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'What can I plant that won't die?': B.C. gardeners adjusting to climate change

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It's the time of year when many turn their attention to their yards and other green spaces, but unpredictable winters and dry summers have local gardeners scrambling.

One Lower Mainland garden store manager says those cultivating their yard have to deal with multiple impacts, such as drought damage in the summer and cold damage in the winter.

"We're getting hotter summers, wetter springs and suddenly the tap gets turned off and there's no water whatsoever," Mike Lascelle, with Amsterdam Garden Centre in Pitt Meadows, told CTV News Vancouver. "We're also getting record-breaking cold for short spells in winter."

The garden centre has boosted its stock of drought-tolerant plants, with customers opting more for low-maintenance varieties. But even after choosing a hardier plant, timing is key.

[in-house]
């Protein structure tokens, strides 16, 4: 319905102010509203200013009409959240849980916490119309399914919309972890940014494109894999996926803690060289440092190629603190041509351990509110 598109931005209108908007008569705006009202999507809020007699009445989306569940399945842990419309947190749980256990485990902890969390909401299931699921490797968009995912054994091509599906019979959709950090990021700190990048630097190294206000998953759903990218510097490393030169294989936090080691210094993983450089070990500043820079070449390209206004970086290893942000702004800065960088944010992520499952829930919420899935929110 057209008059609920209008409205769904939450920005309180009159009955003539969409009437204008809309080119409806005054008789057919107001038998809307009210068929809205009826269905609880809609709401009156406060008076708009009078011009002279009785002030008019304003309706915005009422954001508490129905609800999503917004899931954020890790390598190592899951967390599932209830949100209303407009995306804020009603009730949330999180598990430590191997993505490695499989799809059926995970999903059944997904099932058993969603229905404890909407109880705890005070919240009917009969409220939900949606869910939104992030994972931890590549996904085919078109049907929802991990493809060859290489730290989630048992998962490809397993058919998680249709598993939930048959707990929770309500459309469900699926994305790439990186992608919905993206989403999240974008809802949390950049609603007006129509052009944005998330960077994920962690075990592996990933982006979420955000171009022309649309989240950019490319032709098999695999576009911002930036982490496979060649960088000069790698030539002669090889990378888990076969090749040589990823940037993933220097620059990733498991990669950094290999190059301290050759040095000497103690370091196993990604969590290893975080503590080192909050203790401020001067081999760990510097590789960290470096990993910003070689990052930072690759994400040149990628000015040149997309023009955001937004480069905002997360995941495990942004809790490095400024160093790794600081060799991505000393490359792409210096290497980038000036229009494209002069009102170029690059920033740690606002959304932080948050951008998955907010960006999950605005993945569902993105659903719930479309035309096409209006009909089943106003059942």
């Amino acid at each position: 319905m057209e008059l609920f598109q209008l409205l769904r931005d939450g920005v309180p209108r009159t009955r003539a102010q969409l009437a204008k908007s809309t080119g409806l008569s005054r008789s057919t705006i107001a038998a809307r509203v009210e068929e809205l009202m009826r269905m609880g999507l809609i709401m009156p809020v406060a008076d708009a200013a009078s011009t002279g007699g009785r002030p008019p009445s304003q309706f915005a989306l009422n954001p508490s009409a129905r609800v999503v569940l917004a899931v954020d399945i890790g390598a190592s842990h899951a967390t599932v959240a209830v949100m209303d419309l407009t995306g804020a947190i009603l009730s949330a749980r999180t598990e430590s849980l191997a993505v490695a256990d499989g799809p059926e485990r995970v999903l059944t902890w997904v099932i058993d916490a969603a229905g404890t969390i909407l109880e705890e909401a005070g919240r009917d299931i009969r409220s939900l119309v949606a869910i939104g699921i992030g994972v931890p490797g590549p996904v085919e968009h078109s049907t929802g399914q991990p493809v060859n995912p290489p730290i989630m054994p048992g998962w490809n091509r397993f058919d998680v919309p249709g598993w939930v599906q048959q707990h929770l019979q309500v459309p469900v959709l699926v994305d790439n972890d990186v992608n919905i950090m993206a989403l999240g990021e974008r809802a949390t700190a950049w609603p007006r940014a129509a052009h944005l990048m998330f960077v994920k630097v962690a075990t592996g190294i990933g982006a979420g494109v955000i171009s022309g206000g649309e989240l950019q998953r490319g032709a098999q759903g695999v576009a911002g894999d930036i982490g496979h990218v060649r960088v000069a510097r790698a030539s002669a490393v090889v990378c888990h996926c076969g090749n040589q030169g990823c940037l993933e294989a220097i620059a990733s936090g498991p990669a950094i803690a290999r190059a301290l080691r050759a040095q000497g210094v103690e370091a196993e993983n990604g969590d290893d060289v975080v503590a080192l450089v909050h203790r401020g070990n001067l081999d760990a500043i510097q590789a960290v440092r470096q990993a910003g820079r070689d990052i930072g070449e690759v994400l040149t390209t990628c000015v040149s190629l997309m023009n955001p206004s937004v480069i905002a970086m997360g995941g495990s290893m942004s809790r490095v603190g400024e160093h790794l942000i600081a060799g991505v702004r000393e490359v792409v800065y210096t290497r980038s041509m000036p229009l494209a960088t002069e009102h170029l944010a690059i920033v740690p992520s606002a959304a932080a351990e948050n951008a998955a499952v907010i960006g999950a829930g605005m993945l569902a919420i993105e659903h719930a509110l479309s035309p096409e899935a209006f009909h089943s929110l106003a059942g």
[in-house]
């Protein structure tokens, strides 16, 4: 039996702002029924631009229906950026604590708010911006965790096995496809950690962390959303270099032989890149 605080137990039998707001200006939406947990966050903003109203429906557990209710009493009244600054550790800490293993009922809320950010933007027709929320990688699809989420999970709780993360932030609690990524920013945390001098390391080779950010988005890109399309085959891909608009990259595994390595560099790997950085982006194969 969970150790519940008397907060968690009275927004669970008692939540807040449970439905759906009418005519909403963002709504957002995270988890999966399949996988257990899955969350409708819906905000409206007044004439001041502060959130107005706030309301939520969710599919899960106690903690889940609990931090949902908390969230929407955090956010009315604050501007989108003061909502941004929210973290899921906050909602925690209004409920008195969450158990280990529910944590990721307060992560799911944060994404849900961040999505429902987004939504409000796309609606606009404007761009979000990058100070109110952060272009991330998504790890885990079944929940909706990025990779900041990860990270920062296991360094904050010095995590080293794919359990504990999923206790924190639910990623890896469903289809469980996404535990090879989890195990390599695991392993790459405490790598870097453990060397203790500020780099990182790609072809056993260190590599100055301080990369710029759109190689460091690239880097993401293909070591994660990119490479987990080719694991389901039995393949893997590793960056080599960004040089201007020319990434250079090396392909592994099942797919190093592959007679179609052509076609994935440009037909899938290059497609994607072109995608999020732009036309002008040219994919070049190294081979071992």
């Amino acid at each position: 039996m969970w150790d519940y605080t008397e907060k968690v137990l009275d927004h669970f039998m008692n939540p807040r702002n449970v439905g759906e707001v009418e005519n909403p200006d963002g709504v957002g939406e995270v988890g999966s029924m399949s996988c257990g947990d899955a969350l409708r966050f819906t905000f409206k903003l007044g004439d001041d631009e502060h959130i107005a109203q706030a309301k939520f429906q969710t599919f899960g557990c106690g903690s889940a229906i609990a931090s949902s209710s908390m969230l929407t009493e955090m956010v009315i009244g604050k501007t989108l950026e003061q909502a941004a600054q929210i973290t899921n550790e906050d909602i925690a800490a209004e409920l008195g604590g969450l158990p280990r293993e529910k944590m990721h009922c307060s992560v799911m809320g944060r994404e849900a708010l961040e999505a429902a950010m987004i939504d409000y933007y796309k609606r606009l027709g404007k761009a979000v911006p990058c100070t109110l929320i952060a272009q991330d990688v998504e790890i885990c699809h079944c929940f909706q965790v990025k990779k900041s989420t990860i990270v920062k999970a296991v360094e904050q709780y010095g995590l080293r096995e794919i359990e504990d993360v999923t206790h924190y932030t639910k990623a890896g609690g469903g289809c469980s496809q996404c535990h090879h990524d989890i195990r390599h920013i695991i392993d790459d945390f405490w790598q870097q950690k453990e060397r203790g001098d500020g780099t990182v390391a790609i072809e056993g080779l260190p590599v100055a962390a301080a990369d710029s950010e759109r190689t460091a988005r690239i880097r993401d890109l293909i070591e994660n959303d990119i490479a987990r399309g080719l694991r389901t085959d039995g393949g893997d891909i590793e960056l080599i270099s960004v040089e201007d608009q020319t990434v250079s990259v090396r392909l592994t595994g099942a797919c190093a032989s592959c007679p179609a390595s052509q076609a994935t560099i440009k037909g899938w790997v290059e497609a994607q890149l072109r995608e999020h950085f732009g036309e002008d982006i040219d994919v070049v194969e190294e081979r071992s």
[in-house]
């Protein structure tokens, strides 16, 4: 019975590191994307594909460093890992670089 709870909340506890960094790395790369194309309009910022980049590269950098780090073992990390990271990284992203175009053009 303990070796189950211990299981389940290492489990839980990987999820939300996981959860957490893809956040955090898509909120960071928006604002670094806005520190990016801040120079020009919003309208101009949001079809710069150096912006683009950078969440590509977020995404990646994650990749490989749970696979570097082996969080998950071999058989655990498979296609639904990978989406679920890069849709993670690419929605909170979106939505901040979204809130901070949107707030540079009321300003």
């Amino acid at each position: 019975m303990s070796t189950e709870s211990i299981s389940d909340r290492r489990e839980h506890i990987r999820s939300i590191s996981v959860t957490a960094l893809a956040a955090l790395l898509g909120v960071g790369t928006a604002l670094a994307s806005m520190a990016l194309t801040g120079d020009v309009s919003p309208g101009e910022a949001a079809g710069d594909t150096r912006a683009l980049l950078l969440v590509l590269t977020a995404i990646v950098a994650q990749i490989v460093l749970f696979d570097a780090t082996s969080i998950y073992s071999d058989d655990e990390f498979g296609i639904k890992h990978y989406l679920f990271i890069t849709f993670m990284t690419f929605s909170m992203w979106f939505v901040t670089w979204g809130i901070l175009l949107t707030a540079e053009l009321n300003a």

"A lot of people are either getting them out too early because our springs have stayed cool for long periods of time, but then all of a sudden it's just blistering heat in June," Lascelle said. "So we're fighting both things – things rotting off in the rain, and things drying up or getting scorched in the heat."

With B.C.'s snowpack at the lowest it's been in more than 50 years, local gardeners are already planning which crops and flowers can make it through escalating water restrictions. Perennials may also need to survive devastating cold snaps, like the ones that devastated fruit crops in the Okanagan over the last two winters. 

But navigating that balance is a challenge, Lascelle said, and has frustrated gardeners coming into their store to ask, "What can I plant that won't die?" 

With files from CTV News Vancouver's Penny Daflos

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